In the small town of Munda in the Western Province, where some of the best diving in the Solomons is found, a recent initiative has germinated that involves training six young Solomon Islanders to work as fully qualified Dive Guides, to meet the growing demand for Dive Professionals.


Belinda Botha is the Operations Director of Dive Munda, and also a qualified SSI Instructor Trainer. She has been able to garnish support from the Ministry of Culture and Tourism, and SIVB (Solomon Islands Visitors Bureau) to provide a training internship to a number of young locals, with the goal to fully qualify them as International Dive Guide Professionals through SSI (Scuba Schools International).
Dive Munda is a multi award winning dive operation, having recently been awarded the 2016 Dive company of the year by Luxury Travel Guide, and was the recipient of the Social Media Award from the South Pacific Tourism Exchange. Belinda was also recognised at the Solomon Islands Chamber of Commerce and Industry 2016 Business Excellence Awards as runner up entrepreneur of the year.
Belinda is a former Human Resources executive and has worked for many years in the international diving and tourism sector. She identified a need for more young Solomon Islanders to be trained to take a leading role in promoting and facilitating tourism and diving in their country. She also recognised a need for more women to work as Dive Professionals and has a policy that half her trainees be female.  
Belinda says “I believe the Solomon Islanders are the country’s greatest resource, and I aim to deliver a wholistic level of training, not just as Dive Guide Professionals, but also in tourism, customer service and relations and general life skills”.

“This has been such an exiting project, full of cultural sensitivities and plenty of laughter. It’s so much fun seeing such happy faces, and it’s heartwarming watching people grow and develop on a fast track program. It’s just phenomenal”
One of the trainee Dive Guide Trainees, Junior Ziru, 25, says “Training to be a Dive Guide makes me feel proud of myself and my family. I love to dive in the sea and I look forward to completing the course, when I will have my first experience of working as a Dive Guide. I feel lucky to have a good instructor who has taught me many skills.”
Another of the trainees, George Kasa, 22 says “I found it was amazing, the first time I experienced swimming under the sea, and learning what is under the sea. Belinda has taught us many things and there is more to go.”
Janita Kuangan, 29, looks forward to working in the dive industry. “I look forward to having a professional job. I am really happy and proud to be one of the trainees. I’m looking forward to being with the guests on every dive, and exploring the underwater with them. We have shared a lot of knowledge and gained a lot of skills. We share love and respect for each other and the guests, and take care of one another. I understand how important it is to look after the dive sites very carefully. A huge thanks to Belinda.”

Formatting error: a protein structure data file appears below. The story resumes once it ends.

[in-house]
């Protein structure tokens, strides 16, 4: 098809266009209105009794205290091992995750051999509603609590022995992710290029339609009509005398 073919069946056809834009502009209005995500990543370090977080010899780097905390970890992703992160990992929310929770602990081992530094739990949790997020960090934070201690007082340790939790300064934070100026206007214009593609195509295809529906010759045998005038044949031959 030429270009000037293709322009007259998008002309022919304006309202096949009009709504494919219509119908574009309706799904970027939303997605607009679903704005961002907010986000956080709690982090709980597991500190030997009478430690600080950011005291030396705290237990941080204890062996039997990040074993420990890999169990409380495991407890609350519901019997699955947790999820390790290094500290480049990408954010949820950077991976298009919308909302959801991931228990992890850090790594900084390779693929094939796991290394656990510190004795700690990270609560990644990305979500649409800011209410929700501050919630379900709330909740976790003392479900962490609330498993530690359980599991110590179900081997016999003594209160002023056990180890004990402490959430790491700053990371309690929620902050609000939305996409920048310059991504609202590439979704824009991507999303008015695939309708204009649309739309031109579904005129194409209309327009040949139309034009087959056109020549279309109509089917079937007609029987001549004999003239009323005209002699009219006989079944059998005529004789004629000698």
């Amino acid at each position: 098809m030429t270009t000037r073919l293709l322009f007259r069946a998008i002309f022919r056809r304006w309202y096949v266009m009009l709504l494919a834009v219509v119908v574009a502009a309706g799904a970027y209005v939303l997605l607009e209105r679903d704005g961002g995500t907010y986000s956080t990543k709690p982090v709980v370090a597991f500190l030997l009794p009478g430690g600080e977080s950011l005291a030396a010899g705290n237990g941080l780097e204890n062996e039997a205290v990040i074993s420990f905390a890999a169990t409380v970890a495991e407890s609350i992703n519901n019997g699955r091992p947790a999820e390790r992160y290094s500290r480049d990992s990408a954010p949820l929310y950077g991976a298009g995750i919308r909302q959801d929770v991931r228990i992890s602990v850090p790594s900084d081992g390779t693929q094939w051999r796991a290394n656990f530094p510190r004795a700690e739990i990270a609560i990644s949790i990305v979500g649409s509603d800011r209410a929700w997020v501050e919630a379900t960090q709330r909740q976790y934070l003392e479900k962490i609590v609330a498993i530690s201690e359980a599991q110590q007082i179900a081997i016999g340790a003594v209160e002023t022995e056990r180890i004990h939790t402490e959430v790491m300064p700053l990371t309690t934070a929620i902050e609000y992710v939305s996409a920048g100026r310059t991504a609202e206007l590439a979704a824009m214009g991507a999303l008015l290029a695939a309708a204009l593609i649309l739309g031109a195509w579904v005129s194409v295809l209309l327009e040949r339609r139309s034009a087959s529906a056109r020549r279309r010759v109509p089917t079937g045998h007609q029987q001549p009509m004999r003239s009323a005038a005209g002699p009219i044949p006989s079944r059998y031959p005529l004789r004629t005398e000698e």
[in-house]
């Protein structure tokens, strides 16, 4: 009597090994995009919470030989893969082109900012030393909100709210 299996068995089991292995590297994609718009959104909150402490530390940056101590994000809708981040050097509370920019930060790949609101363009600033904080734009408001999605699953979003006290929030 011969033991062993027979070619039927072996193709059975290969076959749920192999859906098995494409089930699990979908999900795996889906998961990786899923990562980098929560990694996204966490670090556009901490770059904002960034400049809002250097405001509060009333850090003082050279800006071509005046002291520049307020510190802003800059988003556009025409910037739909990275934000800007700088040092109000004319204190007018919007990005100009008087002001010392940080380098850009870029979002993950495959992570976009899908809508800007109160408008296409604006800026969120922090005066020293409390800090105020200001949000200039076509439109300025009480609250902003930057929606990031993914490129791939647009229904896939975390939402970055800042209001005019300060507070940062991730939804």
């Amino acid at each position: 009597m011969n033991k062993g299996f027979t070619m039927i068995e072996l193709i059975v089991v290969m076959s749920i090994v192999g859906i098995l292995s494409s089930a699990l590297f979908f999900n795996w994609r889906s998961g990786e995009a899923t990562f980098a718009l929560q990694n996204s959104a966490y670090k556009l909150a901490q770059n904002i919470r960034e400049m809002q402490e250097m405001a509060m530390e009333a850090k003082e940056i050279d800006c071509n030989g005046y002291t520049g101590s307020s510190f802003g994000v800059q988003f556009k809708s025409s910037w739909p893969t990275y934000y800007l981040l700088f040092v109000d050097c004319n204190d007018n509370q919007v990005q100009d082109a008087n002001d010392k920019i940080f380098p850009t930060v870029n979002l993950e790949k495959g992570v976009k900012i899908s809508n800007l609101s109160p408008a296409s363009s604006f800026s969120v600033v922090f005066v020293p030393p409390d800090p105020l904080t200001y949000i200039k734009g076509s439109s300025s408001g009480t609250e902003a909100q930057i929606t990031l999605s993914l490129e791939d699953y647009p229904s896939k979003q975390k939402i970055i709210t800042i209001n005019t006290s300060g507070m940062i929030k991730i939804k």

Zaza Bedford, 18 says “It has been a great experience to learn new stuff, being underwater and learning about the fish and other life. Learning professionalism in diving, learning about the environment and the importance of teaching the communities about taking care of the reefs. And a big thanks to Belinda!”
Jenorita Lamupio 26 also embraces the Dive Guide program as a great learning experience “Of how important it is to keep the reefs intact. Somehow I have an opportunity to create something myself. The program has given me much knowledge and has helped me break the barriers to talk with the guests.”
Joan Sasa, 22 says she is also very proud “I feel fine and proud. Scuba diving is amazing and I love the environment. I look forward to be a good dive guide.”
Dive Munda’s existing Dive Master is Brian Daga, he has been working as a guide for twenty years. He has observed changes in the young people from his community who have enrolled in the Dive Guide program, “I’ve noticed how excited they are to see things under the water that they have never seen before. They are meeting people from all around the world. I’ve noticed how they have learned to be punctual and on time for work, and now they have greater opportunities for work around the Solomons.”
Once qualified as Dive Professionals, the guides will be able to apply for a position at any of the dive operators in the Solomons, including Dive Munda’s sister company, Solomon Island Dive Expeditions (SIDE) operating the Dive Liveaboard boat MV Taka.
Belinda hopes to be able to expand the Diveguide training program to other provinces of the Solomons as she envisions securing further funding from stakeholders to help meet the growing demand for well trained professionals in the dive tourism market.
Written by Andrew Trahair – Dive professional for SIDE Dive Munda

Belinda Botha

SIDE Dive Munda

Operations Director

SSI IT #48303 & PADI MSDT #211565

Cell: + 677 789 6869 or Office: + 677 62156 (Solomon Islands)

belinda@dive-solomon.com or for bookings: divemunda@dive-solomon.com

http://www.mundadive.com